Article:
Recognize Early Signs of Vision Impairment in Young Children


The best way to identify early warning signs of problems with your child’s vision is with routine eye exams. When detected at the onset, ocular impairments are much more likely to respond well to treatment.

The early warning signs to look for differing according to age group:

Infants under a year old

By about four months old babies should be able to focus on moving objects within their field of vision. If your little one doesn’t appear to be able to make eye contact or has trouble seeing, these are major warning signs of possible vision impairment.

It isn’t uncommon for the eyes of children under four to appear misaligned from time to time. However, after the four-month mark, if you notice crossed eyes or outward drifting, your child’s vision may be declining.

It is so important to detect vision problems early. If your child is experiencing any of these conditions, contact your child’s eye doctor immediately to schedule an eye exam.

Pre-school children

Oftentimes vision impairments are displayed through children’s eye patterns. However, common vision problems like lazy eye don’t always present warning signs.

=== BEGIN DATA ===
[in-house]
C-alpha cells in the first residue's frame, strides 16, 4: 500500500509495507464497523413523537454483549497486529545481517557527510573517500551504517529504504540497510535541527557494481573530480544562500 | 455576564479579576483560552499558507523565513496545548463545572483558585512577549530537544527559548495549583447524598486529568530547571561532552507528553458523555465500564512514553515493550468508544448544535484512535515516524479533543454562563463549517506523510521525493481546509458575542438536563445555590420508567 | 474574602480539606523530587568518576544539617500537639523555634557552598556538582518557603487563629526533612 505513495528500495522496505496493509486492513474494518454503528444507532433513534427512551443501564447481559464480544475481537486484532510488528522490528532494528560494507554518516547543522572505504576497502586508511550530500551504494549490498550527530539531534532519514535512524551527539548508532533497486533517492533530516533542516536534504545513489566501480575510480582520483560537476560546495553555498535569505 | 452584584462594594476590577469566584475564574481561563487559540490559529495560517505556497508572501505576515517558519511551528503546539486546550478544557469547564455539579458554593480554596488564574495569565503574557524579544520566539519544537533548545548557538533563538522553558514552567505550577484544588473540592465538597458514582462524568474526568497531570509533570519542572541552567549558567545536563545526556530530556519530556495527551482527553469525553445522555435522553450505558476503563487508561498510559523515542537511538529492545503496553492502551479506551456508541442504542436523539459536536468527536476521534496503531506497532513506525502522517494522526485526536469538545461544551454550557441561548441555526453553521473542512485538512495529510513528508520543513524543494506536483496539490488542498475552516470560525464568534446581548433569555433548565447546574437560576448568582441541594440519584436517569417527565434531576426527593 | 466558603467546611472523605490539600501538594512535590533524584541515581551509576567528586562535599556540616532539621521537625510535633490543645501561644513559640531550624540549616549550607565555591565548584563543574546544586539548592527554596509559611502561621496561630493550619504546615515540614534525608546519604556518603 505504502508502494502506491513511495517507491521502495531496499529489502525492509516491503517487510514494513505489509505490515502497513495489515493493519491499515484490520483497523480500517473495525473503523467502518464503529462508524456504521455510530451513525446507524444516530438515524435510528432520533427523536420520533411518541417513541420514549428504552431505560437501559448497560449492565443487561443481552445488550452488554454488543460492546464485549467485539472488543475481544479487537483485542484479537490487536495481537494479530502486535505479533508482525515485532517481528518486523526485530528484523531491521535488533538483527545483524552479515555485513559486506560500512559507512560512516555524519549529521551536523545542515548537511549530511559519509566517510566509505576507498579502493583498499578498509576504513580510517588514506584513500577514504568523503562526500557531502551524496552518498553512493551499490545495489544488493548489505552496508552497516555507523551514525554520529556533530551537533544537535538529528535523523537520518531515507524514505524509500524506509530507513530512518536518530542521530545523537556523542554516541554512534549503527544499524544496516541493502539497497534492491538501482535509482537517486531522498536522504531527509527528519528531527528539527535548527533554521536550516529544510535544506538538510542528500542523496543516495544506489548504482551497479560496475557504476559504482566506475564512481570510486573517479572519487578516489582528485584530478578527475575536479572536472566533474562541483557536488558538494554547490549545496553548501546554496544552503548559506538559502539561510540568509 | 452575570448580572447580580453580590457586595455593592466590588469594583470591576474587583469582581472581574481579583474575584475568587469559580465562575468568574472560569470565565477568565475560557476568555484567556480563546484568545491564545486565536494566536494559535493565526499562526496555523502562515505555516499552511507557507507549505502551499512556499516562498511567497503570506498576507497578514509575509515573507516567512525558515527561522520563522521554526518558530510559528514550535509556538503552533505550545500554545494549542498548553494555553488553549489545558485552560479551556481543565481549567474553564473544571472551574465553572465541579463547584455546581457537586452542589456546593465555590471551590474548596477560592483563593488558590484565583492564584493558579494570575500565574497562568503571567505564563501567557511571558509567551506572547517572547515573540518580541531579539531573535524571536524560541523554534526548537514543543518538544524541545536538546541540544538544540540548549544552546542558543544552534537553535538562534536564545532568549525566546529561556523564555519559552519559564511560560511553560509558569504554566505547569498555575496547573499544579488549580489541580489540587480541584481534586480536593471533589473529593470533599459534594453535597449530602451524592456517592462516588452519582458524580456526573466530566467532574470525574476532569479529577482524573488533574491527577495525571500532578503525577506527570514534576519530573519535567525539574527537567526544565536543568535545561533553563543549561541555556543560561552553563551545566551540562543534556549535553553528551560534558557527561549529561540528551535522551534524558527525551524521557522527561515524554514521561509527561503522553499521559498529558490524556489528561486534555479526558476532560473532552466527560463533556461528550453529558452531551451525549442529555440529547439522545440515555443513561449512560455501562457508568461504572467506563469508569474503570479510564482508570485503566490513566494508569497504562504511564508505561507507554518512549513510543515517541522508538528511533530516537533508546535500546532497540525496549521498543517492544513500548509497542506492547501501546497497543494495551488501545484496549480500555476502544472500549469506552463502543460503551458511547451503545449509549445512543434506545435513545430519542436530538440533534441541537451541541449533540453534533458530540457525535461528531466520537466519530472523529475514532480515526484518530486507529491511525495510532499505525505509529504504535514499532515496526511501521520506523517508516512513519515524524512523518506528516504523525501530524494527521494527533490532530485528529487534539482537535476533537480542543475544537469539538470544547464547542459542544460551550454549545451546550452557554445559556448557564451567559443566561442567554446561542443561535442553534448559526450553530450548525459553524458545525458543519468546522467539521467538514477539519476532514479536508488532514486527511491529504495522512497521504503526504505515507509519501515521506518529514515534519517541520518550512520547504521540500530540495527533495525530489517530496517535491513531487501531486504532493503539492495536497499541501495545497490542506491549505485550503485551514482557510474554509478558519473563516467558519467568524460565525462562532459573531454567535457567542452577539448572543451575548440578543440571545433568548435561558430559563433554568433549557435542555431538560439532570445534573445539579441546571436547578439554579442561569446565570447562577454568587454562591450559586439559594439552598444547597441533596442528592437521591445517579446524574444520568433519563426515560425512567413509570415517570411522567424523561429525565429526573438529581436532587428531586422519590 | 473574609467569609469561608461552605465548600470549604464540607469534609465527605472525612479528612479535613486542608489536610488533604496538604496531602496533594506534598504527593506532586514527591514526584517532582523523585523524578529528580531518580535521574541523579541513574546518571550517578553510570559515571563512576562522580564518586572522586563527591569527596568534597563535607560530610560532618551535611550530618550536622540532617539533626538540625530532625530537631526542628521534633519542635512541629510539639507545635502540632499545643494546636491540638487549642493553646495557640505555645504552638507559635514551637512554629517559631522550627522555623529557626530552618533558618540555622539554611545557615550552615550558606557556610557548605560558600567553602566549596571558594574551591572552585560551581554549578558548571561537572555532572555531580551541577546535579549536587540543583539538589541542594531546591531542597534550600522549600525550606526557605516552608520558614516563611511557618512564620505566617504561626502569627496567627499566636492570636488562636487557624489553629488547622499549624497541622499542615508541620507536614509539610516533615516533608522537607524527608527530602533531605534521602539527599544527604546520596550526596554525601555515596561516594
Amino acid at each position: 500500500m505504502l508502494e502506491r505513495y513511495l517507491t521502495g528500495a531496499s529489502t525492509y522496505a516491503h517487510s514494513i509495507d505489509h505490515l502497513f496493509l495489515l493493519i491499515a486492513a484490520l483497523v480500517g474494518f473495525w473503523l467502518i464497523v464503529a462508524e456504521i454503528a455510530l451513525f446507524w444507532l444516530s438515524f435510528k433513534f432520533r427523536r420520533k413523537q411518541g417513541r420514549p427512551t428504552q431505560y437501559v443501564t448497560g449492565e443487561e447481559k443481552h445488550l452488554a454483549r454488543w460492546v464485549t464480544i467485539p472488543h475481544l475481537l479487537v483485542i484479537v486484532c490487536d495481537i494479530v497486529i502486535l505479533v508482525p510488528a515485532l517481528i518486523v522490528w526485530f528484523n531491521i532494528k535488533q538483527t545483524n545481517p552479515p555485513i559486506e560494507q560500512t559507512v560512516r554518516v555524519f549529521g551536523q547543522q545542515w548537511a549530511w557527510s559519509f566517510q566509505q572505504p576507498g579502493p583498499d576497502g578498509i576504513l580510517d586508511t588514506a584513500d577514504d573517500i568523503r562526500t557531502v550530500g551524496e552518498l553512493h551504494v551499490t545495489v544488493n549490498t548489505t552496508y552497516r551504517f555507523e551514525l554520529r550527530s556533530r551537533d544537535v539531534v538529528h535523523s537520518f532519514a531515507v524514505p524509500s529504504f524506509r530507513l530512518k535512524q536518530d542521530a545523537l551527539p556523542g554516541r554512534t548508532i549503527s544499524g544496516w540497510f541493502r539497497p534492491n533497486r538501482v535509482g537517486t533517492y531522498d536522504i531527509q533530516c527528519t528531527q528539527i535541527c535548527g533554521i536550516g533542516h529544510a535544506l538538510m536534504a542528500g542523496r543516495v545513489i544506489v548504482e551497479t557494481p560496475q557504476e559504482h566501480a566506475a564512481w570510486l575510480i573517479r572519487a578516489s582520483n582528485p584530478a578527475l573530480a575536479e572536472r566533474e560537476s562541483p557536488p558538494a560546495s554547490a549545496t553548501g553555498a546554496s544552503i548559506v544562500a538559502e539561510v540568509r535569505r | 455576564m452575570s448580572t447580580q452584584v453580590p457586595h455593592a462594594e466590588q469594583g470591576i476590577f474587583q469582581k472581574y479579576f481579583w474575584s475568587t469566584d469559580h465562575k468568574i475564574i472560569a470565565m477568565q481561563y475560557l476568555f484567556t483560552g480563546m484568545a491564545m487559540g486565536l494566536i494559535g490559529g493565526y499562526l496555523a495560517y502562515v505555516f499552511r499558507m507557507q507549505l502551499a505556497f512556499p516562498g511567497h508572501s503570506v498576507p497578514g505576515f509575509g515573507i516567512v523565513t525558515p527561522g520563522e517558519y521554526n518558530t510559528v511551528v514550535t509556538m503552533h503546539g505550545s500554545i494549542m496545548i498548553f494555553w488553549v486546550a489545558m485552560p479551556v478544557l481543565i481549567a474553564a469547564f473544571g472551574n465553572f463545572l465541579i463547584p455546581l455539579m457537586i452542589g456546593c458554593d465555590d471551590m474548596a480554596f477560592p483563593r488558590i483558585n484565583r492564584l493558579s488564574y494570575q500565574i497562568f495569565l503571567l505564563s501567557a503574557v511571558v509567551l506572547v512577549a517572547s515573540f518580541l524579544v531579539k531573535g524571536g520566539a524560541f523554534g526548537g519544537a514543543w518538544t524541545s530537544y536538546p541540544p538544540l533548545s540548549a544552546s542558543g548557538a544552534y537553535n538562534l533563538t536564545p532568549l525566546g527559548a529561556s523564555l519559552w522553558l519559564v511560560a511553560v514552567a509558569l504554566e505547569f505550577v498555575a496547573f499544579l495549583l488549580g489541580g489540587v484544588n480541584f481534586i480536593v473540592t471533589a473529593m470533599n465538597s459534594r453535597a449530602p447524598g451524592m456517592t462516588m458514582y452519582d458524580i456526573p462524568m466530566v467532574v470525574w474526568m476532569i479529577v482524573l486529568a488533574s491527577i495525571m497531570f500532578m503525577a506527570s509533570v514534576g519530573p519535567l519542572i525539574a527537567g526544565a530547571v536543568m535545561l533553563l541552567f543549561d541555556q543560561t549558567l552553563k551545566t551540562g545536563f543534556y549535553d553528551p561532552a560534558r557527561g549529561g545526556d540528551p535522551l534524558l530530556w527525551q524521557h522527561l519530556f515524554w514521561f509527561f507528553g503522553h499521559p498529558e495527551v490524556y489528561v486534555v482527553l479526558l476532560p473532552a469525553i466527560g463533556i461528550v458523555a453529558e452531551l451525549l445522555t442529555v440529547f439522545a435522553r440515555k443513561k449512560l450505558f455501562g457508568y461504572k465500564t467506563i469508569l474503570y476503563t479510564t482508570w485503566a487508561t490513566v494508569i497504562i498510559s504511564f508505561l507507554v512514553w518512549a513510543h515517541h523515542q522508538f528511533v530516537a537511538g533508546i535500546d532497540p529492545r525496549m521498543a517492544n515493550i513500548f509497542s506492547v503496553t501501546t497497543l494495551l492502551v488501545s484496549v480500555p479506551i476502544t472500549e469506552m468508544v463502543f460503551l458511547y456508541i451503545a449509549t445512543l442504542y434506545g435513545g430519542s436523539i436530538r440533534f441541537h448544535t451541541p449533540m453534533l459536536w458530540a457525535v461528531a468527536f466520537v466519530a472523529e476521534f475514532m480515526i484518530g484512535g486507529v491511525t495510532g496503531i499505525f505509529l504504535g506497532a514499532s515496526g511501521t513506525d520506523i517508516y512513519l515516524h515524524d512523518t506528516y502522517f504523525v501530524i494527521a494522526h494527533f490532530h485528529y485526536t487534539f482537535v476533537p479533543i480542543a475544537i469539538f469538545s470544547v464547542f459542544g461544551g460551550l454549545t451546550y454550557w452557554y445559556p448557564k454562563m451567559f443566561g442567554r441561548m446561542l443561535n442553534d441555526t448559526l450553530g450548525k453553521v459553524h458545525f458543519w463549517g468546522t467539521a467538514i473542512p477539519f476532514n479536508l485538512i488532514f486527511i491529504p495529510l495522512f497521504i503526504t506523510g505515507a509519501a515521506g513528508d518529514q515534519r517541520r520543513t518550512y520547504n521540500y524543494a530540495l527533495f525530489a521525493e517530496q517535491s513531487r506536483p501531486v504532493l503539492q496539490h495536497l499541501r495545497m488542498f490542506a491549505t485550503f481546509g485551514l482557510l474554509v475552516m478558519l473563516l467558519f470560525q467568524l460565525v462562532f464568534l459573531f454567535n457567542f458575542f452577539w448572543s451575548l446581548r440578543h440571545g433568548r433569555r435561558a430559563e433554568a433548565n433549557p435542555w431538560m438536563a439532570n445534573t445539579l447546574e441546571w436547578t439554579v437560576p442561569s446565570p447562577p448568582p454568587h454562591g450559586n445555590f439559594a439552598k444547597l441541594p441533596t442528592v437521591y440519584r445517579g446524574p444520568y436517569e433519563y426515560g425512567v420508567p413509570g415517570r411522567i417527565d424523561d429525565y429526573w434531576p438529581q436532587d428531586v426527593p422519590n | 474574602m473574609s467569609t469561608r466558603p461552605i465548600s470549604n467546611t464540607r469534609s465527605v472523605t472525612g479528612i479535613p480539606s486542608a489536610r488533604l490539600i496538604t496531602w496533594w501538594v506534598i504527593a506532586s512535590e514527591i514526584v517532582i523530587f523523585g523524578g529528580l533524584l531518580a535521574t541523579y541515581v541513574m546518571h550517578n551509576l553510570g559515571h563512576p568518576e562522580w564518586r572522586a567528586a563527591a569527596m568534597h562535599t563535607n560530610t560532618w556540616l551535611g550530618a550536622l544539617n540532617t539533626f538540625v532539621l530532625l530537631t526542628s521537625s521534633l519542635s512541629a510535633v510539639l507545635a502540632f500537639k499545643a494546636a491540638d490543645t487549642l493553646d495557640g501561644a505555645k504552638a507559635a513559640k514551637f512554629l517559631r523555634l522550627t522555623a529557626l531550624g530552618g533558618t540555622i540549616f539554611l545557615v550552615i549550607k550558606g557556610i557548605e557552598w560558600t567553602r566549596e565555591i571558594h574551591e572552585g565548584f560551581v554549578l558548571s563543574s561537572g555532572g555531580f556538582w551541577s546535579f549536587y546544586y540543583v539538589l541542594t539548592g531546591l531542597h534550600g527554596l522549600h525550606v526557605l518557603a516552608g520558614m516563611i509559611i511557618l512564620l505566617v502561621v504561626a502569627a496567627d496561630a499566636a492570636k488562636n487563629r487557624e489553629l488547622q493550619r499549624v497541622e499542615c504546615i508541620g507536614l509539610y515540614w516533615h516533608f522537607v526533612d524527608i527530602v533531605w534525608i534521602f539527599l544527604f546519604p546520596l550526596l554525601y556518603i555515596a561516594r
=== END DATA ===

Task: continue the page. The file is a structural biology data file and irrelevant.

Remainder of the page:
To safeguard your child’s eye health, schedule at least one routine eye exam to test your child’s vision between two and five years of age.

Children of all ages

If you observe any of the following warning signs, contact your children’s eye doctor. Your child may be experiencing farsightedness, nearsightedness or some other vision problem.

  • Eyes that appear to be misaligned (turned outward or inward)
  • Holds books too close to read or sits too close to the TV
  • Continuous eye rubbing
  • Sensitivity to light
  • Excessive tearing
  • Pain, itching or other eye discomforts
  • Squinting or head tilting to see better
  • Drooping eyelids
  • Persistent eye redness

Your children’s eye doctor will perform an eye exam and vision screening to determine whether or not your child has a vision problem. If necessary, you will be referred to an ophthalmologist for further testing.

Be sure to information your eye doctor of any family history of visual impairment, such as lazy eye or crossed eyes.